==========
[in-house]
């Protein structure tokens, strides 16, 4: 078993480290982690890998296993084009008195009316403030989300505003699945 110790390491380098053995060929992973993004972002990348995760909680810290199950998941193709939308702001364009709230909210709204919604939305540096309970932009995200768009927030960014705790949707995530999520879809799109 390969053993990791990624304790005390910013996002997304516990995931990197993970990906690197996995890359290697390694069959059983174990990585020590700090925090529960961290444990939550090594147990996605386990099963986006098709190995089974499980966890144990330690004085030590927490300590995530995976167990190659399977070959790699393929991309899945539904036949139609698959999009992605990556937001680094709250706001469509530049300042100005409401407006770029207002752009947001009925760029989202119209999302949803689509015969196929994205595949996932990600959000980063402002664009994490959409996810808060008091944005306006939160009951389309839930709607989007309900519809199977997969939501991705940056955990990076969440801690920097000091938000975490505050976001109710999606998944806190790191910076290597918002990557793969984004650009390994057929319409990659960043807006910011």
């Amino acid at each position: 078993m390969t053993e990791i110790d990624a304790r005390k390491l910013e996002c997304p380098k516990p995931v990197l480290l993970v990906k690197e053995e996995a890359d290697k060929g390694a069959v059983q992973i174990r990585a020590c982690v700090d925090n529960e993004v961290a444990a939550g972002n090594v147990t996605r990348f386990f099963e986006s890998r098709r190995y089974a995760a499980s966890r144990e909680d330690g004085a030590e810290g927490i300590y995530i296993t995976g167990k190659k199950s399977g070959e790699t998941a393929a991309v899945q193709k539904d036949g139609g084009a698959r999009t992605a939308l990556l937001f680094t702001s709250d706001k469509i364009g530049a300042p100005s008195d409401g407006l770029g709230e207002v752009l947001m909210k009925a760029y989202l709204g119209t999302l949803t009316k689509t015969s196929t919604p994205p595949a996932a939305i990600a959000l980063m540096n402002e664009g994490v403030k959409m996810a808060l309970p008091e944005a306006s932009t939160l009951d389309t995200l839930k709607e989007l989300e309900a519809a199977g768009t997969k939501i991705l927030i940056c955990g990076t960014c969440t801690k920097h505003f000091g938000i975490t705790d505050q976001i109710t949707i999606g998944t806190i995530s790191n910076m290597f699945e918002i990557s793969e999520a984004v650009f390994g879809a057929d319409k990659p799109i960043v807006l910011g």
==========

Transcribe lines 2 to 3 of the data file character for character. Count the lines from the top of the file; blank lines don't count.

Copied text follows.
């Protein structure tokens, strides 16, 4: 078993480290982690890998296993084009008195009316403030989300505003699945 110790390491380098053995060929992973993004972002990348995760909680810290199950998941193709939308702001364009709230909210709204919604939305540096309970932009995200768009927030960014705790949707995530999520879809799109 390969053993990791990624304790005390910013996002997304516990995931990197993970990906690197996995890359290697390694069959059983174990990585020590700090925090529960961290444990939550090594147990996605386990099963986006098709190995089974499980966890144990330690004085030590927490300590995530995976167990190659399977070959790699393929991309899945539904036949139609698959999009992605990556937001680094709250706001469509530049300042100005409401407006770029207002752009947001009925760029989202119209999302949803689509015969196929994205595949996932990600959000980063402002664009994490959409996810808060008091944005306006939160009951389309839930709607989007309900519809199977997969939501991705940056955990990076969440801690920097000091938000975490505050976001109710999606998944806190790191910076290597918002990557793969984004650009390994057929319409990659960043807006910011």
């Amino acid at each position: 078993m390969t053993e990791i110790d990624a304790r005390k390491l910013e996002c997304p380098k516990p995931v990197l480290l993970v990906k690197e053995e996995a890359d290697k060929g390694a069959v059983q992973i174990r990585a020590c982690v700090d925090n529960e993004v961290a444990a939550g972002n090594v147990t996605r990348f386990f099963e986006s890998r098709r190995y089974a995760a499980s966890r144990e909680d330690g004085a030590e810290g927490i300590y995530i296993t995976g167990k190659k199950s399977g070959e790699t998941a393929a991309v899945q193709k539904d036949g139609g084009a698959r999009t992605a939308l990556l937001f680094t702001s709250d706001k469509i364009g530049a300042p100005s008195d409401g407006l770029g709230e207002v752009l947001m909210k009925a760029y989202l709204g119209t999302l949803t009316k689509t015969s196929t919604p994205p595949a996932a939305i990600a959000l980063m540096n402002e664009g994490v403030k959409m996810a808060l309970p008091e944005a306006s932009t939160l009951d389309t995200l839930k709607e989007l989300e309900a519809a199977g768009t997969k939501i991705l927030i940056c955990g990076t960014c969440t801690k920097h505003f000091g938000i975490t705790d505050q976001i109710t949707i999606g998944t806190i995530s790191n910076m290597f699945e918002i990557s793969e999520a984004v650009f390994g879809a057929d319409k990659p799109i960043v807006l910011g």